By now, we knew the rules pretty well, and we were fairly used to the strengths and weaknesses of IRC too. We played 5 scenes again. The scene presence had originally been planned to be Gustav 2, Henrik 2, Elvira 1, but after discussing last week's episode, we decided to swap Elvira and Gustav around, to move him a bit more to the back after his intense spotlight episode. We had briefly discussed using this episode to set up Henrik's and Elvira's spotlight episodes, but on the game evening, we jumped right in with no planning of the episode.

*

Brief scene rundown:

In Henrik's office. After Samuelsen's disappearance, he's busy sorting out the hotel's business, meanwhile struggling with his illness. Weber, an attorney, is investigating Samuelsen's disappearance, his firm unwilling to pay out the life insurance sum until the matter is better explained. He revals that Samuelsen was a cover name, and that the considerable insurance sum is to be paid out to Elvira, the spiritist. The scene culminates with a power struggle between Henrik and Weber, won by Weber, who pushes Henrik aside, demotes him, and assumes control over the hotel and its affairs.

On the minigolf course. Most of the old people are enjoying a relaxed game of minigolf, but the tension between Gustav and Elvira leads to a mean-spirited competition, and harsh words are exchanged. With Weber watching from a hotel window, Elvira attempts to humiliate Gustav on the golf course, but fails in the end, and walks out.

In Henrik's new, smaller office. Henrik is on the phone to the hospital, on hold, stressed from the run-in with Weber. When he's finally put through to a doctor, there's no good news: even with chemotherapy, his chances of survival don't look good, and a heated discussion ensues. In the midst, his mobile phone starts ringing, and to top it all off Ove, the gym teacher, shows up. The room starts spinning, Henrik faints, and rumors of his illness start to spread through the hotel.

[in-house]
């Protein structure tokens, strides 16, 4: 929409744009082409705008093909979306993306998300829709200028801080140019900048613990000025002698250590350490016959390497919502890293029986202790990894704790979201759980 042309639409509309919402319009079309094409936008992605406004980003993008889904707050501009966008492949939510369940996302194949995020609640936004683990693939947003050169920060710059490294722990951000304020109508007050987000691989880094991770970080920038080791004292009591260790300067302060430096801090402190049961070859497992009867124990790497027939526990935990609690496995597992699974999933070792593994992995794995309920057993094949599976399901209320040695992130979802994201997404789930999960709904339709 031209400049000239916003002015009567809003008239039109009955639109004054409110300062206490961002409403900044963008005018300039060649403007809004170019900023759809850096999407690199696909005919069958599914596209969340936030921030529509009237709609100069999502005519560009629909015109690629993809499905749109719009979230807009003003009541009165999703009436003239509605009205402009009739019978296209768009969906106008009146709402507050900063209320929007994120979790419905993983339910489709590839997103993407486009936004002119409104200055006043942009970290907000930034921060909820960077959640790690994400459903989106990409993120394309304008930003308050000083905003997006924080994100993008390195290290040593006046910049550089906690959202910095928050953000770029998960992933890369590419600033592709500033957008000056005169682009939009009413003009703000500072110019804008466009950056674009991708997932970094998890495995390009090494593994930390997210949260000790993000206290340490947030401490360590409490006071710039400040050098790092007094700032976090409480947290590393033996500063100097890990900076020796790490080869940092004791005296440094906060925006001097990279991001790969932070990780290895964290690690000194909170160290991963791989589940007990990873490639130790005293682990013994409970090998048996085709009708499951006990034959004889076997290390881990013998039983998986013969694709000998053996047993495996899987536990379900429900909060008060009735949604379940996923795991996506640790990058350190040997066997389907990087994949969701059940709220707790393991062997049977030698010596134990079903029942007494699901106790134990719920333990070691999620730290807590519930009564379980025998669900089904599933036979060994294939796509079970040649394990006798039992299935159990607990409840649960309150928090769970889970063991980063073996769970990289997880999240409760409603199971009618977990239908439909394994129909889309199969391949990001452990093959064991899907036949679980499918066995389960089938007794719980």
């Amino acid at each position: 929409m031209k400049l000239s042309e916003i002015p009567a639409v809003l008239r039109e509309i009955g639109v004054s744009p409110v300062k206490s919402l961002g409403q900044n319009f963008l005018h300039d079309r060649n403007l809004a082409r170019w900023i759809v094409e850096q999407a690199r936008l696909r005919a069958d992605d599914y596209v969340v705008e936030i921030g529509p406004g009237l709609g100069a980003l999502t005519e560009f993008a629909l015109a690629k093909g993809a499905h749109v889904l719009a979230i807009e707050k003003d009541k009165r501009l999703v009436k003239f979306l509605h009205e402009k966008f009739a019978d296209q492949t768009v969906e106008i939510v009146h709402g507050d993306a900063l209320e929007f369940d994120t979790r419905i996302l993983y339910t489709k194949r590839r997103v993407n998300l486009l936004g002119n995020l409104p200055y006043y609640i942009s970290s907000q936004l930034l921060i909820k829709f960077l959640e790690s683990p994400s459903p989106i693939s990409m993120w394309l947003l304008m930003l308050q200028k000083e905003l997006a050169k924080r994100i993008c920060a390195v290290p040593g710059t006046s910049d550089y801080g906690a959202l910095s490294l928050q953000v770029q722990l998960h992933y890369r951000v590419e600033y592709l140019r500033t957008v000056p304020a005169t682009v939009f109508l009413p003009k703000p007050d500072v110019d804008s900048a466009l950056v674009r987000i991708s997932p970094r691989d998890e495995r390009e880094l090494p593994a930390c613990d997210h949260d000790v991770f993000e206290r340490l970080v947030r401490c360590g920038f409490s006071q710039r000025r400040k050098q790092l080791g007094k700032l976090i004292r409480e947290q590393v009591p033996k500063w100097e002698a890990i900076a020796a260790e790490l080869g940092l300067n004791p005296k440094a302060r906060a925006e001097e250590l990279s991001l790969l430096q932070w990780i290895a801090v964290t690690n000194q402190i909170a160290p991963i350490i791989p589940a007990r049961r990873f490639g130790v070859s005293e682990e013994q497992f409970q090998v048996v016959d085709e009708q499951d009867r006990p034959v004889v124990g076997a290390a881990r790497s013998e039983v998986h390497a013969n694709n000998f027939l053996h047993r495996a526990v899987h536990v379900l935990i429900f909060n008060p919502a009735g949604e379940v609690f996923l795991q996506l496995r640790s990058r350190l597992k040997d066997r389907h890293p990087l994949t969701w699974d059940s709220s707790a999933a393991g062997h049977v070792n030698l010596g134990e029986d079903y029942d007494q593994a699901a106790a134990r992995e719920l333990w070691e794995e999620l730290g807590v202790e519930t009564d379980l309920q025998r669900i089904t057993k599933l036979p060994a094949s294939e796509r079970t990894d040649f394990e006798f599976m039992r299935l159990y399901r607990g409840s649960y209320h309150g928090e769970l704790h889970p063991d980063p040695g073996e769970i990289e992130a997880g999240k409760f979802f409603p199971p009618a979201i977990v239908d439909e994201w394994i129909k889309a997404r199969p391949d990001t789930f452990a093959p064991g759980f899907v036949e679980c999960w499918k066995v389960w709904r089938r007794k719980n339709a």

In a small sick ward. Henrik is in the bed, stable but weak. Elvira walks in - he has asked to see her. Henrik warns her of Weber, and advices her not to cooperate with him. He is also hoping he can get her to collect his briefcase and laptop - he's gathering ammunition to strike back at Weber. Elvira's supernatural talents kick in, and she senses Henrik's illness, and his looming death - as with her husband many years ago. Henrik, on the other hand, sees Elvira as his mother. The spell is broken as Weber walks in, threatening to reveal Henrik's illness to the board members.

On the beach. Elvira is taking an evening stroll, thinking of her husband, when she is approached by a local fisherman, a friend. He leads her to a shack where, he says cryptically, someone wants to say goodbye. Inside the shack, Elvira sees Samuelsen, who attempts to warn her of danger at the hotel. They are interrupted when the ghost of Elvira's husband appears, and begins to strangle Samuelsen. Confused and desperate, Elvira holds back her husband's ghost in an attempt to get the message from Samuelsen. In the end, the ghost disappears, and Samuelsen's body drops to the ground.

*

Commentary:

The episode started very slow, but picked up a lot of pace from the end of the first scene and until the start of the last one: the three middle scenes felt very tight.

We demonstrated a good range of conflicts this time, and made excellent scenes both with big stakes - Henrik's fall - and on a more intimate level as with the minigolf game. However, the conflict in the last scene, revolving around Elviras ability to control the spirits, felt forced to me, and I wonder if the episode would have felt better as a whole if we'd gone for a quieter last scene - perhaps skipping a conflict completely and savde the appearance of the husband for a later time.

The episode was less dark than last week. Henrik took some terrible blows, but it was exciting and the pacing worked well for the most part, and the minigolf scene was an excellent way of revisiting last week's theme without the subject becoming too heavy again.

We've definitely got enough plot threads and loose ends to keep us busy for the last two episodes of the season - both spotlight episodes! It's going to be a challenge to bring all the threads together.

Thomas had very little to do in this episode, as Gustav was only present in one scene. Was this boring? I'd like to hear what Thomas has to say on that point.

*

Statistics:

Scene 1: 20:05 - 20:43 = 38 minutes, 134 lines, 3.5 lpm, conflick talk 20:26 - 20:38 (31% of scene)
Scene 2: 20:50 - 21:18 = 28 minutes, 172 lines, 6.1 lpm, conflict talk 21:02 - 21:13 (39% of scene)
Scene 3: 21:23 - 21:47 = 24 minutes, 145 lines, 6.0 lpm, conflict talk 21:40 - 21:43 (13% of scene)
Scene 4: 22:04 - 22:34 = 30 minutes, 189 lines, 6.3 lpm, conflict talk 22:23 - 22:32 (30% of scene)